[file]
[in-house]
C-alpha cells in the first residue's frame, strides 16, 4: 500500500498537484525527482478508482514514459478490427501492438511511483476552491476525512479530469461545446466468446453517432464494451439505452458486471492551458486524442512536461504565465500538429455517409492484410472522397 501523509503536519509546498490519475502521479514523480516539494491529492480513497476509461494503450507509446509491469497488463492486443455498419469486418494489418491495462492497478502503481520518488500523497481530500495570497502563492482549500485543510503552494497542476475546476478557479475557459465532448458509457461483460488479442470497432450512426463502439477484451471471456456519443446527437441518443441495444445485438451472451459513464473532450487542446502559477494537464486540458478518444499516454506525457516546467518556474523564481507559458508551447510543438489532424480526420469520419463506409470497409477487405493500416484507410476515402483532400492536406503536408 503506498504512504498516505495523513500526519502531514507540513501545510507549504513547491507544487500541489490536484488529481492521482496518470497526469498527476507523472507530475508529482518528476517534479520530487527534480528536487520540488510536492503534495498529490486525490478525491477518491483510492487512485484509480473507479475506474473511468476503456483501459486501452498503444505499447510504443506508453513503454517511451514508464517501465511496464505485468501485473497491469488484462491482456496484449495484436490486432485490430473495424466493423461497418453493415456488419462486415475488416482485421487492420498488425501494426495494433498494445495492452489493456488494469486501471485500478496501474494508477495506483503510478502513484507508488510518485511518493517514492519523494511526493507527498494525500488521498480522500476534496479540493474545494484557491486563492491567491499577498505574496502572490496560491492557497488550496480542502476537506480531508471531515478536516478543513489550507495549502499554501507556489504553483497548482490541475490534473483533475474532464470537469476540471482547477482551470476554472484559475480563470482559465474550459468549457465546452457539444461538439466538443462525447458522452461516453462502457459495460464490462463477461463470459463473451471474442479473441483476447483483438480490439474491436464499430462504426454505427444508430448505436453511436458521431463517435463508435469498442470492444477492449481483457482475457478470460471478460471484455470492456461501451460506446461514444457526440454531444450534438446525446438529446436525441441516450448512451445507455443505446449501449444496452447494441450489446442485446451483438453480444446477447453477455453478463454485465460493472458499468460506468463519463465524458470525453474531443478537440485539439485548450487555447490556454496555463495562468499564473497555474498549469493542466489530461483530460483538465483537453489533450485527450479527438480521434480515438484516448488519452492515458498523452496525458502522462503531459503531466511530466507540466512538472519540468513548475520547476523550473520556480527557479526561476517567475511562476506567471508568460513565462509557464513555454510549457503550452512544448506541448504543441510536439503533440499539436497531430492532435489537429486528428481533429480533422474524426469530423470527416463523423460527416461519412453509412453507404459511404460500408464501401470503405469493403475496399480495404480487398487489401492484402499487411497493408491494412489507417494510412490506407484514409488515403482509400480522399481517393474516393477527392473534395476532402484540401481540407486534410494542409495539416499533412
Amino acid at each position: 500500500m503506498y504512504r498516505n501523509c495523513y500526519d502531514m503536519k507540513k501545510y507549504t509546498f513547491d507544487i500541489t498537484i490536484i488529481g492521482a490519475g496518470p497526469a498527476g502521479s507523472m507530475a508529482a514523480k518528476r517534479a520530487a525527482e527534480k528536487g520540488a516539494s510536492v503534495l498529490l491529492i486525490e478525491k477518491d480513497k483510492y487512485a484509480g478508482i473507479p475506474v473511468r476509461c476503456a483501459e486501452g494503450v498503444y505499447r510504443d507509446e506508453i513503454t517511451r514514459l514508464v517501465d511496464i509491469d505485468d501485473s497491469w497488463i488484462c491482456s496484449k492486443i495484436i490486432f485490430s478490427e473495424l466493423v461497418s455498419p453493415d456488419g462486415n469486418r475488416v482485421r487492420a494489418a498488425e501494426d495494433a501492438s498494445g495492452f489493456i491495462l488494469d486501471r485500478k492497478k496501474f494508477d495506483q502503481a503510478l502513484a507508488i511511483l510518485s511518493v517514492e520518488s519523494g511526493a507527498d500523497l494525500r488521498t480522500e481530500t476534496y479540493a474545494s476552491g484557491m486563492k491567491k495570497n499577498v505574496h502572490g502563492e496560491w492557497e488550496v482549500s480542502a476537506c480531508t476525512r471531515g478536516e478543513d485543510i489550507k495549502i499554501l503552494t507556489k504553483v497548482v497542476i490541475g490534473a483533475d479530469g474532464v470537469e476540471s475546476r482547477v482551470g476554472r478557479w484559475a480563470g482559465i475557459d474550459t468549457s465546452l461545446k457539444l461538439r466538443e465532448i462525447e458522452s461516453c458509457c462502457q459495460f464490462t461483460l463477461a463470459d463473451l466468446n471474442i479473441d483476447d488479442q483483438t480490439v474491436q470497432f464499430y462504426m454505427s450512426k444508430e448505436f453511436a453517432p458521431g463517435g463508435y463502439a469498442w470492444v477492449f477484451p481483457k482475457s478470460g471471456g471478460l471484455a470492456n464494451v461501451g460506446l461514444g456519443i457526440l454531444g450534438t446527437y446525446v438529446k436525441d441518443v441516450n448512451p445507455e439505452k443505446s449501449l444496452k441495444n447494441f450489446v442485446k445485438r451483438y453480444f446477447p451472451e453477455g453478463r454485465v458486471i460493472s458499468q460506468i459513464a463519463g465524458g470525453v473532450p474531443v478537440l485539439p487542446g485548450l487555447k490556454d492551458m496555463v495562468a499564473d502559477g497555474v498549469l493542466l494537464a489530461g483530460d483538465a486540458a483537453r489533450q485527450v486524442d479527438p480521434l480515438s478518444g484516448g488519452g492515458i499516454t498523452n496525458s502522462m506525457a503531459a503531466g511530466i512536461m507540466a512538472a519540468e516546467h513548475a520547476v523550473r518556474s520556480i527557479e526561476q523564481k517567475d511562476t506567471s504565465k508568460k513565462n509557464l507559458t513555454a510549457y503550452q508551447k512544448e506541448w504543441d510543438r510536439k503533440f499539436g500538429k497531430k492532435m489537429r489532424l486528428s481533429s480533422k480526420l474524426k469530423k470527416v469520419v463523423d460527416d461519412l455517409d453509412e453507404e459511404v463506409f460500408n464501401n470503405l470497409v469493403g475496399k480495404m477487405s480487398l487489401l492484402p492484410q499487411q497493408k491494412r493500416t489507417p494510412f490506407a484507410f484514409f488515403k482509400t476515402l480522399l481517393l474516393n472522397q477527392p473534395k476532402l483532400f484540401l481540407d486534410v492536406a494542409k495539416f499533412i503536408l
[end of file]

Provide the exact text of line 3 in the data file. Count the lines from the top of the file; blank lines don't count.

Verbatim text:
Amino acid at each position: 500500500m503506498y504512504r498516505n501523509c495523513y500526519d502531514m503536519k507540513k501545510y507549504t509546498f513547491d507544487i500541489t498537484i490536484i488529481g492521482a490519475g496518470p497526469a498527476g502521479s507523472m507530475a508529482a514523480k518528476r517534479a520530487a525527482e527534480k528536487g520540488a516539494s510536492v503534495l498529490l491529492i486525490e478525491k477518491d480513497k483510492y487512485a484509480g478508482i473507479p475506474v473511468r476509461c476503456a483501459e486501452g494503450v498503444y505499447r510504443d507509446e506508453i513503454t517511451r514514459l514508464v517501465d511496464i509491469d505485468d501485473s497491469w497488463i488484462c491482456s496484449k492486443i495484436i490486432f485490430s478490427e473495424l466493423v461497418s455498419p453493415d456488419g462486415n469486418r475488416v482485421r487492420a494489418a498488425e501494426d495494433a501492438s498494445g495492452f489493456i491495462l488494469d486501471r485500478k492497478k496501474f494508477d495506483q502503481a503510478l502513484a507508488i511511483l510518485s511518493v517514492e520518488s519523494g511526493a507527498d500523497l494525500r488521498t480522500e481530500t476534496y479540493a474545494s476552491g484557491m486563492k491567491k495570497n499577498v505574496h502572490g502563492e496560491w492557497e488550496v482549500s480542502a476537506c480531508t476525512r471531515g478536516e478543513d485543510i489550507k495549502i499554501l503552494t507556489k504553483v497548482v497542476i490541475g490534473a483533475d479530469g474532464v470537469e476540471s475546476r482547477v482551470g476554472r478557479w484559475a480563470g482559465i475557459d474550459t468549457s465546452l461545446k457539444l461538439r466538443e465532448i462525447e458522452s461516453c458509457c462502457q459495460f464490462t461483460l463477461a463470459d463473451l466468446n471474442i479473441d483476447d488479442q483483438t480490439v474491436q470497432f464499430y462504426m454505427s450512426k444508430e448505436f453511436a453517432p458521431g463517435g463508435y463502439a469498442w470492444v477492449f477484451p481483457k482475457s478470460g471471456g471478460l471484455a470492456n464494451v461501451g460506446l461514444g456519443i457526440l454531444g450534438t446527437y446525446v438529446k436525441d441518443v441516450n448512451p445507455e439505452k443505446s449501449l444496452k441495444n447494441f450489446v442485446k445485438r451483438y453480444f446477447p451472451e453477455g453478463r454485465v458486471i460493472s458499468q460506468i459513464a463519463g465524458g470525453v473532450p474531443v478537440l485539439p487542446g485548450l487555447k490556454d492551458m496555463v495562468a499564473d502559477g497555474v498549469l493542466l494537464a489530461g483530460d483538465a486540458a483537453r489533450q485527450v486524442d479527438p480521434l480515438s478518444g484516448g488519452g492515458i499516454t498523452n496525458s502522462m506525457a503531459a503531466g511530466i512536461m507540466a512538472a519540468e516546467h513548475a520547476v523550473r518556474s520556480i527557479e526561476q523564481k517567475d511562476t506567471s504565465k508568460k513565462n509557464l507559458t513555454a510549457y503550452q508551447k512544448e506541448w504543441d510543438r510536439k503533440f499539436g500538429k497531430k492532435m489537429r489532424l486528428s481533429s480533422k480526420l474524426k469530423k470527416v469520419v463523423d460527416d461519412l455517409d453509412e453507404e459511404v463506409f460500408n464501401n470503405l470497409v469493403g475496399k480495404m477487405s480487398l487489401l492484402p492484410q499487411q497493408k491494412r493500416t489507417p494510412f490506407a484507410f484514409f488515403k482509400t476515402l480522399l481517393l474516393n472522397q477527392p473534395k476532402l483532400f484540401l481540407d486534410v492536406a494542409k495539416f499533412i503536408l